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  25. H. T. Wilson (1986). Book Reviews : Science and Ideology in the Policy Sciences. By Paul Diesing. New York: Aldine Publishing, 1982. Pp. 460. $34.95 (Cloth), $18.95 (Paper. [REVIEW] Philosophy of the Social Sciences 16 (3):397-399.score: 45.0
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  26. Ramkrishna Mukherjee & Partha N. Mukherji (eds.) (2000). Methodology in Social Research: Dilemmas and Perspectives: Essays in Honor of Ramkrishna Mukherjee. Sage Publications, Inc..score: 43.0
    This volume constitutes a lucid introduction to methodology in social research. It will enable social science researchers trained in a particular field to look beyond and relate to other methodological domains.
     
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  27. Hugo Fjelsted Alrøe & Erik Steen Kristensen (2002). Towards a Systemic Research Methodology in Agriculture: Rethinking the Role of Values in Science. [REVIEW] Agriculture and Human Values 19 (1):3-23.score: 42.0
    The recent drastic developmentof agriculture, together with the growingsocietal interest in agricultural practices andtheir consequences, pose a challenge toagricultural science. There is a need forrethinking the general methodology ofagricultural research. This paper takes somesteps towards developing a systemic researchmethodology that can meet this challenge – ageneral self-reflexive methodology that forms abasis for doing holistic or (with a betterterm) wholeness-oriented research and providesappropriate criteria of scientific quality.From a philosophy of research perspective,science is seen as an interactive learningprocess with both (...)
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  28. Paul Lewis (2010). Certainly Not! A Critical Realist Recasting of Ludwig von Mises's Methodology of the Social Sciences. Journal of Economic Methodology 17 (3):277-299.score: 42.0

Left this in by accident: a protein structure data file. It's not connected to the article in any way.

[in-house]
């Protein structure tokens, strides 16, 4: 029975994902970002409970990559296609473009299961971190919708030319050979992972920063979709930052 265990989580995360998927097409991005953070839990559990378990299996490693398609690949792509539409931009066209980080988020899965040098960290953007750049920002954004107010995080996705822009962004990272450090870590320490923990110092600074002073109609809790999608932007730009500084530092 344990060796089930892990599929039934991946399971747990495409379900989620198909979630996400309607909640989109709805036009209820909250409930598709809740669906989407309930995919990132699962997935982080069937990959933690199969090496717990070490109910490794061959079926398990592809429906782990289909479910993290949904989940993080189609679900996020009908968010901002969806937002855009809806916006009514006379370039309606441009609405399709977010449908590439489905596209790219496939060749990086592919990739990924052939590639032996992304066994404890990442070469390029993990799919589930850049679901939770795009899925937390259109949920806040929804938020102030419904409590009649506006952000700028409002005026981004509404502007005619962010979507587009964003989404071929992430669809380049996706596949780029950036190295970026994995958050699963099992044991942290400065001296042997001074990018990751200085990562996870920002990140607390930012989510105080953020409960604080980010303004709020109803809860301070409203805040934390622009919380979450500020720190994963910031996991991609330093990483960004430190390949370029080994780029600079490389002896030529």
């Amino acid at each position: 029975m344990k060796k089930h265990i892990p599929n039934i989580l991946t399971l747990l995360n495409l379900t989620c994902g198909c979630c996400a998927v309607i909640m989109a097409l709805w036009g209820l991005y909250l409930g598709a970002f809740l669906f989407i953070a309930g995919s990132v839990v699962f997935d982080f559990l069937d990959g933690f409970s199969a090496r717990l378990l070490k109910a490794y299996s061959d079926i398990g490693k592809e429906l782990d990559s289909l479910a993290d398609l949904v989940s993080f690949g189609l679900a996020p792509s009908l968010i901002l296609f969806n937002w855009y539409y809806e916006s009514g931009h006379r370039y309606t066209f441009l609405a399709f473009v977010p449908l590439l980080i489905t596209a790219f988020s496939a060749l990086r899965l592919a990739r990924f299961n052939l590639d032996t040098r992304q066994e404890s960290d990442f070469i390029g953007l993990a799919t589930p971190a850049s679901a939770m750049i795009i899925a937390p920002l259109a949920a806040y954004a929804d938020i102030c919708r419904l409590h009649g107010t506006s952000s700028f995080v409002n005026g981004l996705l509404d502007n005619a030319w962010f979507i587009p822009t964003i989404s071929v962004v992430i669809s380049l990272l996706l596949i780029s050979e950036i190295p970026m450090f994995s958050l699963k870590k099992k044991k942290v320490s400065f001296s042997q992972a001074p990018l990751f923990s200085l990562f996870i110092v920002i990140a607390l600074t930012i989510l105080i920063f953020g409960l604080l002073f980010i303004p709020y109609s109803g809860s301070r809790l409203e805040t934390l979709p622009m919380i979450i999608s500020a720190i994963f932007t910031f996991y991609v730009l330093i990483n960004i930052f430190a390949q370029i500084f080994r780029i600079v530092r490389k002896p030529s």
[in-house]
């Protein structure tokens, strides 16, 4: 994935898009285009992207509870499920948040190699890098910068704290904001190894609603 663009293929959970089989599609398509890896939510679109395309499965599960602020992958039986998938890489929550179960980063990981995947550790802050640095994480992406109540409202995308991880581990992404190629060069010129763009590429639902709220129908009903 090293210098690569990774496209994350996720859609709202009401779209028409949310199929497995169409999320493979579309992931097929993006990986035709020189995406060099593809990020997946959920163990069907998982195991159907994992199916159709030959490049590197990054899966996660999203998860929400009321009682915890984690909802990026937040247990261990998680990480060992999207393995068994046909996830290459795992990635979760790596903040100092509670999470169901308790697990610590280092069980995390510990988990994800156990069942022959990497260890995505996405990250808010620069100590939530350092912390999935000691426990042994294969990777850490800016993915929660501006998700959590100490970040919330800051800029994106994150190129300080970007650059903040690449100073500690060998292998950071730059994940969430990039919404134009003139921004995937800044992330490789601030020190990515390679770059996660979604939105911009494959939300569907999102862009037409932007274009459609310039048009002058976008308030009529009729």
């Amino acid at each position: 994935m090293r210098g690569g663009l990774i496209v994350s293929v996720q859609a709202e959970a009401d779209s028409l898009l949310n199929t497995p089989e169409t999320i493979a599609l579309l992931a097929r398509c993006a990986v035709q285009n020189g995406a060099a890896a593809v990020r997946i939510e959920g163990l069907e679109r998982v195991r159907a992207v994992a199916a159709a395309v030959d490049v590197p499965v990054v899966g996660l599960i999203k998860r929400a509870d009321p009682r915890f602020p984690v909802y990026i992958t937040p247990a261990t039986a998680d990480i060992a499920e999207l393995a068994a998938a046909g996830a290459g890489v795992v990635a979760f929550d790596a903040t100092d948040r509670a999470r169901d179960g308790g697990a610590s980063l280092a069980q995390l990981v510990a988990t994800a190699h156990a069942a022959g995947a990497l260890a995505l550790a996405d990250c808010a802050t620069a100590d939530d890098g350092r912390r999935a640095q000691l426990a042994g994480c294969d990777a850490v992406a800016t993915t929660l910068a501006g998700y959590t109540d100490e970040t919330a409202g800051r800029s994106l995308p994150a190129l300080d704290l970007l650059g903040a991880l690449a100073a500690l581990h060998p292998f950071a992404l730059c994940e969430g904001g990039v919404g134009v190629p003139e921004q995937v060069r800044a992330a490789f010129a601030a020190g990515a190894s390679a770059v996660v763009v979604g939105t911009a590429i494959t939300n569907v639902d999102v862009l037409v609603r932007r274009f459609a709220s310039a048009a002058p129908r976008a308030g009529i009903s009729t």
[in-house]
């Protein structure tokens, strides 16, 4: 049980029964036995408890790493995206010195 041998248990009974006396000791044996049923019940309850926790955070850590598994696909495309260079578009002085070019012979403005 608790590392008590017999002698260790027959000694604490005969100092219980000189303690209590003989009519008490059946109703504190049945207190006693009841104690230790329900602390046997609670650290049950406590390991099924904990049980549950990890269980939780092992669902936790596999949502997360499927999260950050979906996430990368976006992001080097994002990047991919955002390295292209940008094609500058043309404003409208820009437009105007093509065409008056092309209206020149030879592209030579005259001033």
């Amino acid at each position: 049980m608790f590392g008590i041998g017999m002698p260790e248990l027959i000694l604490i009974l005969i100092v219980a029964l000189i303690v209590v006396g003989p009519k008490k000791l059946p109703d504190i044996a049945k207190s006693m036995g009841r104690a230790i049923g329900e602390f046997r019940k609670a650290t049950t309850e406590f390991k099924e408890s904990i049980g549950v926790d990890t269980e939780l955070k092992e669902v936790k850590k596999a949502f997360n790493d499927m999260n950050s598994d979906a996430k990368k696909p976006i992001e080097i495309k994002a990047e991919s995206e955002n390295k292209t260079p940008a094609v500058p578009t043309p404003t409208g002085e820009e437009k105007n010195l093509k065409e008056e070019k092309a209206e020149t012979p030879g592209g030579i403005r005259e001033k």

This paper focuses on Ludwig von Mises methodological apriorism. It uses Wittgenstein's private language argument as the basis for a critique of Mises's claim to have found apodictically certain foundations for economic analysis. It is argued instead that Mises's methodology is more fruitfully viewed as an exercise in social ontology, the objective of which is to outline key features of the socio-economic world that social scientific research ought to take into account if it is to be fruitful. The implications (...)
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  29. William N. Dunn (1989). Two Faces of Validity in the Policy Sciences. Knowledge in Society 2 (1):3-5.score: 42.0
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  30. William N. Dunn (1988). The Policy Sciences in Public Discourse. Knowledge in Society 1 (3):3-5.score: 42.0
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  31. Merel Lefevere & Eric Schliesser (forthcoming). Private Epistemic Virtue, Public Vices: Moral Responsibility in the Policy Sciences. Economics and Philosophy.score: 42.0
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  32. Ian I. Mitroff & Richard O. Mason (1982). On the Structure of Dialectical Reasoning in the Social and Policy Sciences. Theory and Decision 14 (4):331-350.score: 42.0